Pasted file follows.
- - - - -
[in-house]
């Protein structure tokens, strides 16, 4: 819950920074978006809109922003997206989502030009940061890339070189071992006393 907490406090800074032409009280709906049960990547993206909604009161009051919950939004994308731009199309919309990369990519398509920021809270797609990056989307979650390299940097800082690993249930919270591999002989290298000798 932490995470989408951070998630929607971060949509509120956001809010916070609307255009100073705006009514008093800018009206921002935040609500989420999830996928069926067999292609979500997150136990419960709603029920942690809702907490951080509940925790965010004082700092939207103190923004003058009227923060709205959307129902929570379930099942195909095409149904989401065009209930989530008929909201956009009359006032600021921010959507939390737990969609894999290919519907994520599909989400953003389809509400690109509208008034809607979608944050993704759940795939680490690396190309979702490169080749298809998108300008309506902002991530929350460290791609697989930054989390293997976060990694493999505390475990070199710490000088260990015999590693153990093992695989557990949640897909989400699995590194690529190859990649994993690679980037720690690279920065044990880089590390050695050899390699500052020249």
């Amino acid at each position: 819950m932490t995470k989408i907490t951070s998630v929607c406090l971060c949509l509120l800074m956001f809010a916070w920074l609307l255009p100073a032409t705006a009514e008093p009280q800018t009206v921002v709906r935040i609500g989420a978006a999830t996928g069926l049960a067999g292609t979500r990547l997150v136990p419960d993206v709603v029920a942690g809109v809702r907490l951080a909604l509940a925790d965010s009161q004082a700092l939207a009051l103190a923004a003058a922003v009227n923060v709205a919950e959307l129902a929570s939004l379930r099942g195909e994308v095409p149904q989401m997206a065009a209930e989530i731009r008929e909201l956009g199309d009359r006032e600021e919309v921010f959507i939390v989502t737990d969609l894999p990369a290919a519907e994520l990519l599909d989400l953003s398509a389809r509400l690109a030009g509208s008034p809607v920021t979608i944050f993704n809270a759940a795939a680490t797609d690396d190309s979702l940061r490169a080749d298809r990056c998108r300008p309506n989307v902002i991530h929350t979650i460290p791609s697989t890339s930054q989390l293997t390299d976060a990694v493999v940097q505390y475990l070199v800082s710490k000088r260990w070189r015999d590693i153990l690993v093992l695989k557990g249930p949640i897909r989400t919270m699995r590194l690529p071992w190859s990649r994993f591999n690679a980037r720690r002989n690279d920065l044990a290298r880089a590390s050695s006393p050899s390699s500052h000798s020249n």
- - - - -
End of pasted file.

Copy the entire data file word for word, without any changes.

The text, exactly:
[in-house]
């Protein structure tokens, strides 16, 4: 819950920074978006809109922003997206989502030009940061890339070189071992006393 907490406090800074032409009280709906049960990547993206909604009161009051919950939004994308731009199309919309990369990519398509920021809270797609990056989307979650390299940097800082690993249930919270591999002989290298000798 932490995470989408951070998630929607971060949509509120956001809010916070609307255009100073705006009514008093800018009206921002935040609500989420999830996928069926067999292609979500997150136990419960709603029920942690809702907490951080509940925790965010004082700092939207103190923004003058009227923060709205959307129902929570379930099942195909095409149904989401065009209930989530008929909201956009009359006032600021921010959507939390737990969609894999290919519907994520599909989400953003389809509400690109509208008034809607979608944050993704759940795939680490690396190309979702490169080749298809998108300008309506902002991530929350460290791609697989930054989390293997976060990694493999505390475990070199710490000088260990015999590693153990093992695989557990949640897909989400699995590194690529190859990649994993690679980037720690690279920065044990880089590390050695050899390699500052020249």
């Amino acid at each position: 819950m932490t995470k989408i907490t951070s998630v929607c406090l971060c949509l509120l800074m956001f809010a916070w920074l609307l255009p100073a032409t705006a009514e008093p009280q800018t009206v921002v709906r935040i609500g989420a978006a999830t996928g069926l049960a067999g292609t979500r990547l997150v136990p419960d993206v709603v029920a942690g809109v809702r907490l951080a909604l509940a925790d965010s009161q004082a700092l939207a009051l103190a923004a003058a922003v009227n923060v709205a919950e959307l129902a929570s939004l379930r099942g195909e994308v095409p149904q989401m997206a065009a209930e989530i731009r008929e909201l956009g199309d009359r006032e600021e919309v921010f959507i939390v989502t737990d969609l894999p990369a290919a519907e994520l990519l599909d989400l953003s398509a389809r509400l690109a030009g509208s008034p809607v920021t979608i944050f993704n809270a759940a795939a680490t797609d690396d190309s979702l940061r490169a080749d298809r990056c998108r300008p309506n989307v902002i991530h929350t979650i460290p791609s697989t890339s930054q989390l293997t390299d976060a990694v493999v940097q505390y475990l070199v800082s710490k000088r260990w070189r015999d590693i153990l690993v093992l695989k557990g249930p949640i897909r989400t919270m699995r590194l690529p071992w190859s990649r994993f591999n690679a980037r720690r002989n690279d920065l044990a290298r880089a590390s050695s006393p050899s390699s500052h000798s020249n």